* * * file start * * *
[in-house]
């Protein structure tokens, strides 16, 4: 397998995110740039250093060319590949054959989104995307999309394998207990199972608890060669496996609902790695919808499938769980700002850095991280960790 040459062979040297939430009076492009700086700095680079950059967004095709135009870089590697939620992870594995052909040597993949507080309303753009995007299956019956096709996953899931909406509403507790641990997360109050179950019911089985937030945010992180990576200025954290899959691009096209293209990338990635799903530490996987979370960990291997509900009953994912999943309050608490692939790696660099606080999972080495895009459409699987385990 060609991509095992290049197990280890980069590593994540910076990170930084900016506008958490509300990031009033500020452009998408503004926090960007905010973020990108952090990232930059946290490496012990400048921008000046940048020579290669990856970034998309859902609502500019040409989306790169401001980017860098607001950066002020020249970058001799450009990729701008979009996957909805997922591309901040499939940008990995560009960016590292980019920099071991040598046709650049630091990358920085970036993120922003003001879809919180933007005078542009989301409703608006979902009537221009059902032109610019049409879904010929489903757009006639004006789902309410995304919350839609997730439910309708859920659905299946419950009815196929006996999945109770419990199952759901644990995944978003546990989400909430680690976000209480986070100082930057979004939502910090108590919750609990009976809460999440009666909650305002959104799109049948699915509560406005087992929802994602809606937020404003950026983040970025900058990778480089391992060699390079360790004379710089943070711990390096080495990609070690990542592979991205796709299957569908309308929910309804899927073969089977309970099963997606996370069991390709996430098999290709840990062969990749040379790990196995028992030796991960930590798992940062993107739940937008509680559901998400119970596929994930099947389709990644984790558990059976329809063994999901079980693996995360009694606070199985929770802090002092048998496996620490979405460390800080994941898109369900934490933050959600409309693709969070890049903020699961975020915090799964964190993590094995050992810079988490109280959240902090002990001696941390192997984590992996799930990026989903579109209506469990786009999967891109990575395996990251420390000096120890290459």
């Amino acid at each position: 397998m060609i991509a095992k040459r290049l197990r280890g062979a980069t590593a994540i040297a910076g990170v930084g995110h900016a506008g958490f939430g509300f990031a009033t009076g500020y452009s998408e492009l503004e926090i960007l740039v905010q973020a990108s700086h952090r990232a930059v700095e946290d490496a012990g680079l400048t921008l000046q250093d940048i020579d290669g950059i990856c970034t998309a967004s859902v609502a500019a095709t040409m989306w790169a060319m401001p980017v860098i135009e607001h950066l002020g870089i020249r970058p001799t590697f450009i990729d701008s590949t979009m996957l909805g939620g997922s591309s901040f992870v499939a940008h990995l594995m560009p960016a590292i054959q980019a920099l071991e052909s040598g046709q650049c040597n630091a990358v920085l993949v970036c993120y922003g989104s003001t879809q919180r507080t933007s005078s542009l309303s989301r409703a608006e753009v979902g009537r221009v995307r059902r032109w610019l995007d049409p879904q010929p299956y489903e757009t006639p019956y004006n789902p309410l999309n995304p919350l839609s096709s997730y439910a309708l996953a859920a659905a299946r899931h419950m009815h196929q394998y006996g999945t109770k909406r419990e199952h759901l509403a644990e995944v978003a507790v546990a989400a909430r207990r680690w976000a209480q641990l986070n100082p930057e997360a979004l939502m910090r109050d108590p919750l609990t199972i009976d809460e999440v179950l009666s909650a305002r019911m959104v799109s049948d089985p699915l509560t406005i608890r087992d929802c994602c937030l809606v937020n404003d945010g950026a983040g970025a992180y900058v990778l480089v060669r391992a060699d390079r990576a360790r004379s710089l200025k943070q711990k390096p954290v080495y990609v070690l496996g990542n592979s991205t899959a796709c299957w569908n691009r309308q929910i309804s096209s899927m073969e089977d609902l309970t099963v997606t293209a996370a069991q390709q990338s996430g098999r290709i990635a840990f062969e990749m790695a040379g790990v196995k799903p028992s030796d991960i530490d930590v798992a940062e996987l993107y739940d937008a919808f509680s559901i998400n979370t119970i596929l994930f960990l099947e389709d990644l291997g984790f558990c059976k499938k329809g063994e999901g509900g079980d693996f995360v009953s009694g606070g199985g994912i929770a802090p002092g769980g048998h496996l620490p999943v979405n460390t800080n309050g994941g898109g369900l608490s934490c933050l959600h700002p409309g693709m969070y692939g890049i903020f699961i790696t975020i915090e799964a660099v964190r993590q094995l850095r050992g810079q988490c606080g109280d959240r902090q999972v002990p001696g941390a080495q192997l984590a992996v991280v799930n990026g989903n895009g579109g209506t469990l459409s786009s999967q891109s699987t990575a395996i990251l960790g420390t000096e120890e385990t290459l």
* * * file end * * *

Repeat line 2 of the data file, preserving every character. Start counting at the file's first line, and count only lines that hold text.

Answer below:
């Protein structure tokens, strides 16, 4: 397998995110740039250093060319590949054959989104995307999309394998207990199972608890060669496996609902790695919808499938769980700002850095991280960790 040459062979040297939430009076492009700086700095680079950059967004095709135009870089590697939620992870594995052909040597993949507080309303753009995007299956019956096709996953899931909406509403507790641990997360109050179950019911089985937030945010992180990576200025954290899959691009096209293209990338990635799903530490996987979370960990291997509900009953994912999943309050608490692939790696660099606080999972080495895009459409699987385990 060609991509095992290049197990280890980069590593994540910076990170930084900016506008958490509300990031009033500020452009998408503004926090960007905010973020990108952090990232930059946290490496012990400048921008000046940048020579290669990856970034998309859902609502500019040409989306790169401001980017860098607001950066002020020249970058001799450009990729701008979009996957909805997922591309901040499939940008990995560009960016590292980019920099071991040598046709650049630091990358920085970036993120922003003001879809919180933007005078542009989301409703608006979902009537221009059902032109610019049409879904010929489903757009006639004006789902309410995304919350839609997730439910309708859920659905299946419950009815196929006996999945109770419990199952759901644990995944978003546990989400909430680690976000209480986070100082930057979004939502910090108590919750609990009976809460999440009666909650305002959104799109049948699915509560406005087992929802994602809606937020404003950026983040970025900058990778480089391992060699390079360790004379710089943070711990390096080495990609070690990542592979991205796709299957569908309308929910309804899927073969089977309970099963997606996370069991390709996430098999290709840990062969990749040379790990196995028992030796991960930590798992940062993107739940937008509680559901998400119970596929994930099947389709990644984790558990059976329809063994999901079980693996995360009694606070199985929770802090002092048998496996620490979405460390800080994941898109369900934490933050959600409309693709969070890049903020699961975020915090799964964190993590094995050992810079988490109280959240902090002990001696941390192997984590992996799930990026989903579109209506469990786009999967891109990575395996990251420390000096120890290459």